client.println("HOST: www.levinegabriella.com");

client.println();
return true;

}

// Calculate temperature given ut.
// Value returned will be in units of 0.1 deg C
short bmp085GetTemperature(unsigned int ut)
{
long x1, x2;

x1 = (((long)ut - (long)ac6)*(long)ac5) >> 15;
x2 = ((long)mc << 11)/(x1 + md);
b5 = x1 + x2;

return ((b5 + 8)>>4);
}

// Calculate pressure given up
// calibration values must be known
// b5 is also required so bmp085GetTemperature(...) must be called first.
// Value returned will be pressure in units of Pa.
long bmp085GetPressure(unsigned long up)
{
long x1, x2, x3, b3, b6, p;
unsigned long b4, b7;

b6 = b5 - 4000;
// Calculate B3
x1 = (b2 * (b6 * b6)>>12)>>11;
x2 = (ac2 * b6)>>11;
x3 = x1 + x2;
b3 = (((((long)ac1)*4 + x3)<<OSS) + 2)>>2;

// Calculate B4
x1 = (ac3 * b6)>>13;
x2 = (b1 * ((b6 * b6)>>12))>>16;
x3 = ((x1 + x2) + 2)>>2;
b4 = (ac4 * (unsigned long)(x3 + 32768))>>15;

b7 = ((unsigned long)(up - b3) * (50000>>OSS));
if (b7 < 0x80000000)
p = (b7<<1)/b4;
else
p = (b7/b4)<<1;

x1 = (p>>8) * (p>>8);
x1 = (x1 * 3038)>>16;
x2 = (-7357 * p)>>16;
p += (x1 + x2 + 3791)>>4;

return p;
}

// Read 1 byte from the BMP085 at 'address'
char bmp085Read(unsigned char address)
{
unsigned char data;

Wire.beginTransmission(BMP085_ADDRESS);
Wire.write(address);
Wire.endTransmission();

Wire.requestFrom(BMP085_ADDRESS, 1);
while(!Wire.available())
;

return Wire.read();
}

// Read 2 bytes from the BMP085
// First byte will be from 'address'
// Second byte will be from 'address'+1
int bmp085ReadInt(unsigned char address)
{
unsigned char msb, lsb;

Wire.beginTransmission(BMP085_ADDRESS);
Wire.write(address);
Wire.endTransmission();

Wire.requestFrom(BMP085_ADDRESS, 2);
while(Wire.available()<2)
;
msb = Wire.read();
lsb = Wire.read();

return (int) msb<<8 | lsb;
}

// Read the uncompensated temperature value
unsigned int bmp085ReadUT()
{
unsigned int ut;

// Write 0x2E into Register 0xF4
// This requests a temperature reading
Wire.beginTransmission(BMP085_ADDRESS);
Wire.write(0xF4);
Wire.write(0x2E);
Wire.endTransmission();

// Wait at least 4.5ms
delay(5);

// Read two bytes from registers 0xF6 and 0xF7
ut = bmp085ReadInt(0xF6);
return ut;
}

// Read the uncompensated pressure value
unsigned long bmp085ReadUP()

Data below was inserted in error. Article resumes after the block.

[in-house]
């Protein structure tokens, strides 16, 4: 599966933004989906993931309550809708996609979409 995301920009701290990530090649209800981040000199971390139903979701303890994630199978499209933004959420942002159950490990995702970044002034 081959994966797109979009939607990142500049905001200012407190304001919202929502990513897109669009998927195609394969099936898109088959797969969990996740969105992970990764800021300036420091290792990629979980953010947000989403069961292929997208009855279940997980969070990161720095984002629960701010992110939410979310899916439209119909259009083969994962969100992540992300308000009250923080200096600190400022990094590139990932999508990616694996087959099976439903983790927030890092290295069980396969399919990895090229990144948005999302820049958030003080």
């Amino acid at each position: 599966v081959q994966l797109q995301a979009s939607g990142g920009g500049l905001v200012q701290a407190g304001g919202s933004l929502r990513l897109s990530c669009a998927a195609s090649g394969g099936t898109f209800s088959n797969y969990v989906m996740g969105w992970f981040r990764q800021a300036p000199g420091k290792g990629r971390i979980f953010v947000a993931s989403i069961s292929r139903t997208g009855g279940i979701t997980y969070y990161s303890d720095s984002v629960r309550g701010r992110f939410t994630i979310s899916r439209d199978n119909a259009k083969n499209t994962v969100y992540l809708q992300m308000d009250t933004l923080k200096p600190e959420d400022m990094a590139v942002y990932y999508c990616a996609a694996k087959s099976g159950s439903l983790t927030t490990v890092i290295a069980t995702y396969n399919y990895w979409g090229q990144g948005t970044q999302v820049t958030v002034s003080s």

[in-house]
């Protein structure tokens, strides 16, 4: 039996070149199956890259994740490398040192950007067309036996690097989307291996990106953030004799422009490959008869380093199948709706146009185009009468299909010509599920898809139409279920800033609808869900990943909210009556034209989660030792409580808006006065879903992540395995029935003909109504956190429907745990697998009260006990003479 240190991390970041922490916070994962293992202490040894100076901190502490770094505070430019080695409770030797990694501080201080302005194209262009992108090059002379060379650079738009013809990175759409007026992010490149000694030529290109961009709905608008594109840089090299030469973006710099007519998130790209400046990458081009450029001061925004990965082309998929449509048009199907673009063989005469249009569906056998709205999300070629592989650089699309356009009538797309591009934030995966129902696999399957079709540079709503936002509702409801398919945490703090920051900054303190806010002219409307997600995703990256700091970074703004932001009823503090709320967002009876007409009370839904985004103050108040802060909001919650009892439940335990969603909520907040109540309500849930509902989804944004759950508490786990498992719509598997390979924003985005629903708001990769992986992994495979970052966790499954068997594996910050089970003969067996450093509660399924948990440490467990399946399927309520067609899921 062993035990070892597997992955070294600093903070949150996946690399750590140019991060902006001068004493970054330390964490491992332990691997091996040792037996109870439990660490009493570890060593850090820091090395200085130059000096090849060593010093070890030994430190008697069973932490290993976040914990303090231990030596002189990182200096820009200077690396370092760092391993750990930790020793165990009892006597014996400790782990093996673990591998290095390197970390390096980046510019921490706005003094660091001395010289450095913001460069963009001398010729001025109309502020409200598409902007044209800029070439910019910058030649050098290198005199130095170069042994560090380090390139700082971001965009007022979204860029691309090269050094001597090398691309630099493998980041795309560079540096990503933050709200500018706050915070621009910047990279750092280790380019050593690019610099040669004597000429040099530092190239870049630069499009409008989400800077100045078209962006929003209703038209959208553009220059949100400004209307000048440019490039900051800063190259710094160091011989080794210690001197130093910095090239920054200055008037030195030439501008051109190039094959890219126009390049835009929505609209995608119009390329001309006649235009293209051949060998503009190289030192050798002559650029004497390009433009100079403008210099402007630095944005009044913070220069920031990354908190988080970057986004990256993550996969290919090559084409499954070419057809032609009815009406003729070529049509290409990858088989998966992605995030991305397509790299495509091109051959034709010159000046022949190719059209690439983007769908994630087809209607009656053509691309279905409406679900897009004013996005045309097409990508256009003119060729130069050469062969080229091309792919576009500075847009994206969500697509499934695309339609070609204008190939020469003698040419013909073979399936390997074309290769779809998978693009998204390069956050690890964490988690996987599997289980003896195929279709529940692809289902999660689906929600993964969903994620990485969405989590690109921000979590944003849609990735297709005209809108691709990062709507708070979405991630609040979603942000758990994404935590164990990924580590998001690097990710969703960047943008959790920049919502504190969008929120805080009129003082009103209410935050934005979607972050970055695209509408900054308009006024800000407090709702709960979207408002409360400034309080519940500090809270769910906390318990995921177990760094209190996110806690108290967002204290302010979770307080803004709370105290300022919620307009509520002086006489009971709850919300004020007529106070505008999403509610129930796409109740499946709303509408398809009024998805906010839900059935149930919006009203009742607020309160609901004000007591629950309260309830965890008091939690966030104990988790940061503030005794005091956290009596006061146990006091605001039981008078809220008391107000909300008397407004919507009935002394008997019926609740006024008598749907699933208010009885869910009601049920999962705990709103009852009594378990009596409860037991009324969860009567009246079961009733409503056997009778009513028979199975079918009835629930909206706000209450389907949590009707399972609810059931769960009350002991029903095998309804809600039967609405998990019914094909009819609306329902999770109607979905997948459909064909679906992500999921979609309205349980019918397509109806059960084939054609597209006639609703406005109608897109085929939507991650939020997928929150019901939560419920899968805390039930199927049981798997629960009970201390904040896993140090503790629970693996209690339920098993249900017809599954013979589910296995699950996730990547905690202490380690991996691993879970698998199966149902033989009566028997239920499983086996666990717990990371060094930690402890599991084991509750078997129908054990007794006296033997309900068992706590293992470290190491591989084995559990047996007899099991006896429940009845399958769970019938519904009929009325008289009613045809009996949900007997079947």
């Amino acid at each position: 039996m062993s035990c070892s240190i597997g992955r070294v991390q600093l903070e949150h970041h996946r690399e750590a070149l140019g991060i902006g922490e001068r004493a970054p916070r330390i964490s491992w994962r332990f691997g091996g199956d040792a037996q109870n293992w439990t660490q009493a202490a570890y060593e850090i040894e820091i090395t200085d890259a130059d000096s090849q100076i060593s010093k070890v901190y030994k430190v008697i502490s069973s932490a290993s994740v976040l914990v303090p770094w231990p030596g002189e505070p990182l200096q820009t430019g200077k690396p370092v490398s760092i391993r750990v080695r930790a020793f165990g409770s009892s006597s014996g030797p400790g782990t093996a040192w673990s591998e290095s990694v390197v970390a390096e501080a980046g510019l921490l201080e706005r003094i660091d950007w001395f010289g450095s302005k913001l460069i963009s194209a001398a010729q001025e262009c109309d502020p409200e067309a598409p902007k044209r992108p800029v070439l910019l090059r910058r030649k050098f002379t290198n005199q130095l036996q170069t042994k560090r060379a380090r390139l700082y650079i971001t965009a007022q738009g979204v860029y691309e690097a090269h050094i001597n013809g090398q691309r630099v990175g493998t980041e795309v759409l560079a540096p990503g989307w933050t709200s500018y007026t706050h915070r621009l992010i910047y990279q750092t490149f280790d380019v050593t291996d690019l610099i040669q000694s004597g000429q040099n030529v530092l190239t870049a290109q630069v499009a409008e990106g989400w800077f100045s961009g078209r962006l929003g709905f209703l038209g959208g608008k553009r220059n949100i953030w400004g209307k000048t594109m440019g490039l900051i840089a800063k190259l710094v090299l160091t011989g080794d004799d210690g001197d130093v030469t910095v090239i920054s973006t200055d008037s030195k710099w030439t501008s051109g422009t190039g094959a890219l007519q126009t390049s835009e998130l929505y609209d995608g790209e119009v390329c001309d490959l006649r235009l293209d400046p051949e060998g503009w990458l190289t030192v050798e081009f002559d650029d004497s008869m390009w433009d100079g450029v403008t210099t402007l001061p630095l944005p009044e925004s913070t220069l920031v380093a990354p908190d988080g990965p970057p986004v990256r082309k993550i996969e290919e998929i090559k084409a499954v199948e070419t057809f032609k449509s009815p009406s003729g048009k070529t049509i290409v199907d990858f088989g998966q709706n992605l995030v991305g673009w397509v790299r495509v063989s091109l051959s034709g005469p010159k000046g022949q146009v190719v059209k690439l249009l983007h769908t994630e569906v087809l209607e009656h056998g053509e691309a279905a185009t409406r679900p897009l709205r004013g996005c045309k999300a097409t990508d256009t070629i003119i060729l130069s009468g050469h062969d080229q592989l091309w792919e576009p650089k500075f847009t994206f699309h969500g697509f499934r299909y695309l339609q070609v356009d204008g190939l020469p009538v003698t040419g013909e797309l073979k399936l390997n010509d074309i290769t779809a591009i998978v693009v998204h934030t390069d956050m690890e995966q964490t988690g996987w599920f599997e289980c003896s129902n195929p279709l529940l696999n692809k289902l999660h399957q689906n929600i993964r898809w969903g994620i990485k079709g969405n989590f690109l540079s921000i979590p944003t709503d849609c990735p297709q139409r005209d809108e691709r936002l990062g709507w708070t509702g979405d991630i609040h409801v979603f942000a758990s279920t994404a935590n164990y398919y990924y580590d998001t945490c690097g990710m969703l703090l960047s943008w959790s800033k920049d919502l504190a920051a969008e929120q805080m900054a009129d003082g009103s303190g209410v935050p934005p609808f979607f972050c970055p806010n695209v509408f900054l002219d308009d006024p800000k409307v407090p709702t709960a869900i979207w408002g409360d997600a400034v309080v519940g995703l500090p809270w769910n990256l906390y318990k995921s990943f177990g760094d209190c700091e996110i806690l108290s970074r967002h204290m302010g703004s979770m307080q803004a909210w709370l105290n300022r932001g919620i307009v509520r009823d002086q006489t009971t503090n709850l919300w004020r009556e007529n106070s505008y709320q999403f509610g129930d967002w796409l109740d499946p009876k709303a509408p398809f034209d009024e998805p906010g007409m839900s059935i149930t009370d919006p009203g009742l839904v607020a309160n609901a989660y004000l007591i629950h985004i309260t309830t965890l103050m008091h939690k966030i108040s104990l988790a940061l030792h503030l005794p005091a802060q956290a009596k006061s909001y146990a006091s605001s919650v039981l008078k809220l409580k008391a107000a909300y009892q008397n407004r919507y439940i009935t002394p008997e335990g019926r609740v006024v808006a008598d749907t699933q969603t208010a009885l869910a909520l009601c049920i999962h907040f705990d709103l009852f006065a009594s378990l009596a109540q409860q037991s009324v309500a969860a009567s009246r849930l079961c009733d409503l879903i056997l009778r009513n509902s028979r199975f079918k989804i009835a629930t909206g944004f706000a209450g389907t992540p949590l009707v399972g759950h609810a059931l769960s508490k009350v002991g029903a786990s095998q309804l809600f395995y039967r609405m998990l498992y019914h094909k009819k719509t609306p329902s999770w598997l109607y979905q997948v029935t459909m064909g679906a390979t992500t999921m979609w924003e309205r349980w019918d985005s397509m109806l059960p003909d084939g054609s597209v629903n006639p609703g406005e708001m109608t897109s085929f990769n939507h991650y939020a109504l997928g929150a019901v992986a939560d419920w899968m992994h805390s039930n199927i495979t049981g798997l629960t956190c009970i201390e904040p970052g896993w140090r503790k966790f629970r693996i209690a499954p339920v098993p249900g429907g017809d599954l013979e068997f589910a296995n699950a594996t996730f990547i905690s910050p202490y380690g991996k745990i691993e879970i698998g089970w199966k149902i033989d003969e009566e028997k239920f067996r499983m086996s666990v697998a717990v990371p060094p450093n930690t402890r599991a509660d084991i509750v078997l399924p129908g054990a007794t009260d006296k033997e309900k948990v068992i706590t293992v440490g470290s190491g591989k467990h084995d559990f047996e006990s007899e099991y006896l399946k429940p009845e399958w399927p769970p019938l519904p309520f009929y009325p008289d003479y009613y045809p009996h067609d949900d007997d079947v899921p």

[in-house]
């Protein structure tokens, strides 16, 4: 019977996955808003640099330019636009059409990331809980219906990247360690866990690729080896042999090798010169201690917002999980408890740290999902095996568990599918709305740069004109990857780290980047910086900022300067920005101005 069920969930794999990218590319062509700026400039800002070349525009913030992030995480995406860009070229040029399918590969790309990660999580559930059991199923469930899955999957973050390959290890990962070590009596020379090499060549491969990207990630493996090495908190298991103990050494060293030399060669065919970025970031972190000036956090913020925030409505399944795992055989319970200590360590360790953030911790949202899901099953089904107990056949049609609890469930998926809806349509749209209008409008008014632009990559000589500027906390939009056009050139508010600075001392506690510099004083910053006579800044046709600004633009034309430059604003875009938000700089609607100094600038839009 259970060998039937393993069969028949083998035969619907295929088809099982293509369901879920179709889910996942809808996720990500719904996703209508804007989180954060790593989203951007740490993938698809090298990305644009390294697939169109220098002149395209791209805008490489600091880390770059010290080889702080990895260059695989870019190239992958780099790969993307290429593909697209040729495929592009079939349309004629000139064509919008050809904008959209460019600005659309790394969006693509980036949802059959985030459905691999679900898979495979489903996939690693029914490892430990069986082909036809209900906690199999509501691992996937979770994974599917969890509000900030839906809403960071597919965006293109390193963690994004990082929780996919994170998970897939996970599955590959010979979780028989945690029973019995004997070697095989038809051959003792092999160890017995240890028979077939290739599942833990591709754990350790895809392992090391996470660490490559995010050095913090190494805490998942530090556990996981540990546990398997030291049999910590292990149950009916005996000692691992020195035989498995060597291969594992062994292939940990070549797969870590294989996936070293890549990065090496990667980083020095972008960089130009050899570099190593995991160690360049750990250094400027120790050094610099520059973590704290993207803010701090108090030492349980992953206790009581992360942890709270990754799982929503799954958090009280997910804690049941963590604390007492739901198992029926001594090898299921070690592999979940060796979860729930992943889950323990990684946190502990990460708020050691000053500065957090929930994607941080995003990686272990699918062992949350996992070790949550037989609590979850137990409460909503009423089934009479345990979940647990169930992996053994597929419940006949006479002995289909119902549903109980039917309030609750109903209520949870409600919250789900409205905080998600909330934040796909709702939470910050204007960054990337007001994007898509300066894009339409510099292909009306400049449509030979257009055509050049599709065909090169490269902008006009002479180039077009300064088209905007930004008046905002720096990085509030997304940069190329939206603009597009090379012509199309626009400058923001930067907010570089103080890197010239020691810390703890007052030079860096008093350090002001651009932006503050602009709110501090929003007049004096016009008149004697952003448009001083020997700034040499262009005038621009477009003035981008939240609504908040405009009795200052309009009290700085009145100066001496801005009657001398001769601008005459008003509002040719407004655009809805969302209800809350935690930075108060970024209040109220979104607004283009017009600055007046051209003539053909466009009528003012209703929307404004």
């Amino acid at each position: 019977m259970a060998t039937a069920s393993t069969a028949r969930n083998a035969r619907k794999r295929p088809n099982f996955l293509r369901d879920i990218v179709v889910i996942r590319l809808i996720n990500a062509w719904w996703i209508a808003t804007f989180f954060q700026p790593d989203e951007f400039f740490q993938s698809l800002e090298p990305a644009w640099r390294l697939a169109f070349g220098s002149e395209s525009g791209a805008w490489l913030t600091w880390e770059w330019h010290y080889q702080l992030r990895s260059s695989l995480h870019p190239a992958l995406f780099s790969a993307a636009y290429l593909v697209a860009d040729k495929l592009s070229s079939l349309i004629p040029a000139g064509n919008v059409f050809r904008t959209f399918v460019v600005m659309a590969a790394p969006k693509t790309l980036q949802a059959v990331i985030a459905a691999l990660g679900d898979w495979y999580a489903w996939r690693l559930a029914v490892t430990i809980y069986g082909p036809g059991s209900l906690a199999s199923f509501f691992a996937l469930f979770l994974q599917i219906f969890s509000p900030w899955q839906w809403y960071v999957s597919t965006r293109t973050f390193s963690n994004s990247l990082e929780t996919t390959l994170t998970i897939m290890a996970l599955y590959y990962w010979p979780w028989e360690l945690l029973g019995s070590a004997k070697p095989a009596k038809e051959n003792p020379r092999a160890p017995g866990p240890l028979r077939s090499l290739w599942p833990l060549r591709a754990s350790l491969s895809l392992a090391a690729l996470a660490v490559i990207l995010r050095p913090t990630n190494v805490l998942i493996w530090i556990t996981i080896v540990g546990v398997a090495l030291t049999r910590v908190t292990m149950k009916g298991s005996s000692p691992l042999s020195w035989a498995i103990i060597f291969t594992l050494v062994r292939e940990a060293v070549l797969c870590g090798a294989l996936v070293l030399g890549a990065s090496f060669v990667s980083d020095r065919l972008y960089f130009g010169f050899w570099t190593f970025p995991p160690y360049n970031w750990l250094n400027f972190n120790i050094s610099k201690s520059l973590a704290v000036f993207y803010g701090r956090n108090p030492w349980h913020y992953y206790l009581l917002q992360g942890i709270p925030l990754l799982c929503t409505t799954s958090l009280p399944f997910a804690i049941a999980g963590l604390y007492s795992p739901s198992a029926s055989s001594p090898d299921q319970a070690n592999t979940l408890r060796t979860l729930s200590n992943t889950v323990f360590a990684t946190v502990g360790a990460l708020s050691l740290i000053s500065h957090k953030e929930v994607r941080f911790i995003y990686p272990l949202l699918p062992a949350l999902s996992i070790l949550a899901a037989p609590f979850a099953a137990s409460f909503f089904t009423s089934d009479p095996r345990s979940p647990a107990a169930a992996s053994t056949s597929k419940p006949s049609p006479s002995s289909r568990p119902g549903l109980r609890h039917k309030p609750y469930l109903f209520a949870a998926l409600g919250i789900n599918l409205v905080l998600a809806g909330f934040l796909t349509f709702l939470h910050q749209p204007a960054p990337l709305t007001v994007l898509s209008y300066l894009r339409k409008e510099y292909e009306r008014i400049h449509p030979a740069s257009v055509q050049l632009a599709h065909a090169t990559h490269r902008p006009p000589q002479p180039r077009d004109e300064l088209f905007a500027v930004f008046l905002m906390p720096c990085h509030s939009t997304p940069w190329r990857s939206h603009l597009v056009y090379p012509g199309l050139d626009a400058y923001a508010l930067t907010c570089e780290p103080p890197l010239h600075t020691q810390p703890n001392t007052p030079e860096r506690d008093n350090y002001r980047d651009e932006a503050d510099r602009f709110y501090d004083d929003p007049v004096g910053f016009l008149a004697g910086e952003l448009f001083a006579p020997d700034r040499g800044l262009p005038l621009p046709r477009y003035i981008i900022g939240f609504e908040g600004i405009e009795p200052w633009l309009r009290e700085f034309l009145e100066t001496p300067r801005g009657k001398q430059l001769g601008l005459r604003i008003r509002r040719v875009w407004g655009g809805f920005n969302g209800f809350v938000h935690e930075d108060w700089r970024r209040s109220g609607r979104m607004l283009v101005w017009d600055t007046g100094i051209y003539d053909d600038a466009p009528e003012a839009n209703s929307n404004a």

{
unsigned char msb, lsb, xlsb;
unsigned long up = 0;

// Write 0x34+(OSS<<6) into register 0xF4
// Request a pressure reading w/ oversampling setting
Wire.beginTransmission(BMP085_ADDRESS);
Wire.write(0xF4);
Wire.write(0x34 + (OSS<<6));
Wire.endTransmission();

// Wait for conversion, delay time dependent on OSS
delay(2 + (3<<OSS));

// Read register 0xF6 (MSB), 0xF7 (LSB), and 0xF8 (XLSB)
Wire.beginTransmission(BMP085_ADDRESS);
Wire.write(0xF6);
Wire.endTransmission();
Wire.requestFrom(BMP085_ADDRESS, 3);

// Wait for data to become available
while(Wire.available() < 3)
;
msb = Wire.read();
lsb = Wire.read();
xlsb = Wire.read();

up = (((unsigned long) msb << 16) | ((unsigned long) lsb << 8) | (unsigned long) xlsb) >> (8-OSS);

return up;
}

void blink(int thisPin, int howManyTimes){
for (int blinks = 0;blinks<howManyTimes;blinks++){
digitalWrite(thisPin, HIGH);
delay(200);
digitalWrite(thisPin, LOW);
delay(200);
}
}

//questions: what other sensors will be good?
//what is too much data
//i seem to be making my request twice

//when my request interval is more than 5000 i get
//10/13/2011,11:14:56,3.67,15.00
//10/13/2011,11:15:5,3.65,15.00
//10/13/2011,11:15:16,0.00,0.00
//10/13/2011,11:15:44,0.00,0.00
//why

//can you go back a directory

//try it? overwhelm maybe... w/ gps
//implem. timer
</code>

robot boat with many sensing capabilities


STEP BY STEP HOW TO:
http://levinegabriella.com/teaching/Boat.pdf TUTORIAL and CODE
github.com/gabriella/boat-

Logging data remotely to the web, no computer

So I switched over the client to here: http://levinegabriella.com/understanding_networks/liveApplet/

(I have to figure out why no text is appearing on the graph – i had temperature and light and date markers)

the php server is written here: http://levinegabriella.com/understanding_networks/dataLogger.php

The server reads and writes to a text file here: http://www.levinegabriella.com/understanding_networks/liveApplet/DATAcl.TXT

See code below for Arduino and php and processing

Next step: The day I left NY my dataLogging Arduino “crashed”, after working for a week . It could have been any number of things. The SD card, the server, a short?
Try Pachube, and Watch Dog to restart Arduino if it crashes.
Can i do some virtual debugging?

Also, Arduino UNO ran out of space (the functions include: data logger, ethernet connection to a server, temp sensor, light sensor, real time clock – But there are many more sensors on board (gps, humidity, accelerometer, barometric pressure) so I’ve moved everything over to the MEGA. Had to rearrange the SPI / I2C pin connections, but besides that it’s all good.

(all the code (php, processing, arduino) can also be downloaded here)

More to come…

<?php
// put the name and path of the text file in a variable.
// this is the text file where we'll store the data:
$filename = 'liveApplet/DATAcl.TXT';

//make sure the file is not empty:
if (file_exists($filename)) {
// get the contents of the file
// and put them in a variable called $fileContents:
$fileContents = file_get_contents($filename);

// if there is new data from the client, it'll
// be in a request parameter called "data".
if (isset($_REQUEST['data'])) {
// append what the client sent as 'data' to
// the variable holding the file contents:
$fileContents = $fileContents . "\n". $_REQUEST['data'];
// put the file contents back into the file
// you're overwriting the whole file when you do this:
file_put_contents($filename, $fileContents);
} else {
// there was no data sent in the request
// so show the old stuff:
// echo '<p>' . $fileContents . '</p>';
//split the string of the newLines:
$strings = explode("\n", $fileContents);